“Use your fork.” “Keep your elbows off the table.” “Use a napkin.”
I’m fairly certain I’m not the only one whose parents used these (and hundreds of others!) phrases in trying to teach me how to behave and “mind my manners”, right? We do this to help children know how to act in socialized settings. We don’t want to raise animals, but humans who are effective members of society.
How much more so do we try to impact that which helps them to be disciples of Jesus who passionately follow Him? My parents also told me things like this:
“Be grateful to God.”
“Give God credit”
In many ways, the Apostle Paul was like a spiritual dad to Timothy. Much younger than the aged apostle, Timothy had a big, big task: pastoring the church in Ephesus. He probably wasn’t ready for the job. But the Lord put him there. And Paul was training him.
As we continue moving through 1 Timothy, we read in 1 Timothy 4:11-12
11 Command and teach these things. 12 Don’t let anyone look down on you because you are young, but set an example for the believers in speech, in conduct, in love, in faith and in purity.
1 Timothy 4:11-12
New International Version
The priorities the seasoned apostle writes to his young protégé, Timothy, in this section (1 Timothy 4:11-16) expands on the previous section. The authorization of verse 11 is clear, profound, and provides the direction for where the Holy Spirit is leading Paul: “command and teach these things”.
As I have contended through this study of 1 Timothy, Paul is attempting to instill leadership behaviors into Timothy. Apparently, they were not natural to young Timothy and Paul is demonstrating the way a leader behaves and how he or she must speak.
Young and timid Timothy needed the force of the word “command” to show him the force of how he was to teach. The Greek word underlying our English translation (of “command”) carries the sense of giving instruction or direction straightforwardly with authority. It is important to note, however, there is nothing but love motivating these behaviors.
Paired with this is the command to Timothy to “teach” the truth of the Scriptures to the Ephesian church(es?). Timothy was to transmit the message he has received to those under his care. Again, love is the motivating factor for these leadership behaviors.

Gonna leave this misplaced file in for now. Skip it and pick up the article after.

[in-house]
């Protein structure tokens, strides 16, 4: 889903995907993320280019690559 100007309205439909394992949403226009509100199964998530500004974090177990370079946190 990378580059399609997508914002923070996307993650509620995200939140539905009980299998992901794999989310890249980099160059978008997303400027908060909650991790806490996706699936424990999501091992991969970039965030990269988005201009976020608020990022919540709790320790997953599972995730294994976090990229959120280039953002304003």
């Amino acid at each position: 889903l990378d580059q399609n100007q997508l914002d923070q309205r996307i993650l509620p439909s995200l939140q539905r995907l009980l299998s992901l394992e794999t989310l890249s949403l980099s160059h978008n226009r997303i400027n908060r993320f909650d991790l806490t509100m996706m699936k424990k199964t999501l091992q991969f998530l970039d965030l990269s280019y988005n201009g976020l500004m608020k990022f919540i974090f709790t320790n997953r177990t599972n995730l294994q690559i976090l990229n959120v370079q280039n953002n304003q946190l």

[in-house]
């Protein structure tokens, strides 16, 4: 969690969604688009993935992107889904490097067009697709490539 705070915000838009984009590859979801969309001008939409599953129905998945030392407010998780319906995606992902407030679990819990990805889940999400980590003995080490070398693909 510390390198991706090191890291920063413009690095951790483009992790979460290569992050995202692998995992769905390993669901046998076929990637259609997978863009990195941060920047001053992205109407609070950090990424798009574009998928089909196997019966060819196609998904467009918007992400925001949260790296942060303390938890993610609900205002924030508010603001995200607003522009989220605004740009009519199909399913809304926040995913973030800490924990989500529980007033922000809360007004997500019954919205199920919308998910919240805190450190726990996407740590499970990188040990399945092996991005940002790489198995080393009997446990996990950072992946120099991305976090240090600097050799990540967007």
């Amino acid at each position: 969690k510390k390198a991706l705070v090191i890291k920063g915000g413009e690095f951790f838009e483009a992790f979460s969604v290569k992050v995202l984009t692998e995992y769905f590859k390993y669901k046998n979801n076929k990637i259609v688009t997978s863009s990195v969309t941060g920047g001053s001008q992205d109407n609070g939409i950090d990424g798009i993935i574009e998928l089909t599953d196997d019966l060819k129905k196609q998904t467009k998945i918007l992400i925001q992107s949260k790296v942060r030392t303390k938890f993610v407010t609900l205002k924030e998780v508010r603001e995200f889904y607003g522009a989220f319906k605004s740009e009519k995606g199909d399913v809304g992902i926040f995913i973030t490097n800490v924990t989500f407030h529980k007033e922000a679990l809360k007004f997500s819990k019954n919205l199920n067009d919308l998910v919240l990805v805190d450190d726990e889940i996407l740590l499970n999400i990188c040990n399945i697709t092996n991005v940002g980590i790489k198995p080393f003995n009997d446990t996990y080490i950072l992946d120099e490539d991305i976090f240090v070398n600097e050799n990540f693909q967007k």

Oftentimes when I’ve heard 1 Timothy 4:12, it’s been directed to teenagers. And usually, I’ve only heard the first part used: “don’t let anyone look down on you because you are young”. While that application is not wrong, there is more happening.
And tied into verse 11 and this section (spanning across verse 16), the key is found in the back part of verse 12: “but set an example for the believers in speech, in conduct, in love, in faith and in purity.” Just as Paul operated as a leader, he instructs Timothy to model what a Christian is striving towards (cf. 1 Corinthians 11:1).
Leaders in the Lord’s church—and any place Christians lead—model what Jesus is doing in us. We don’t get the excuse of saying, “don’t look at me; look at Jesus.”
And as we lead the mentees in our lives, we must be able to encourage them to set an example for the world. And you know what that means? We must be an example to them.
Encourage the “Timothys” in your life today; be someone’s “Paul”. Command them to hold tightly the truth of God’s Word and to be a shining star of an example to other Christians and a world measuring Jesus by our lives.
And, by the way, sit up straight.
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Interested in more like this? Consider Joel’s book: 31 Days of Spiritual Wisdom: A Month in the Proverbs. Moving through a selection of verses from a chapter of Proverbs for every day of the month, Joel walks readers through a journey of spiritual formation applicable to everyday life. The goal? Knowing how to apply the wisdom of Scripture so we grow in our faith, become wiser, and show the world the life-changing power of Jesus.
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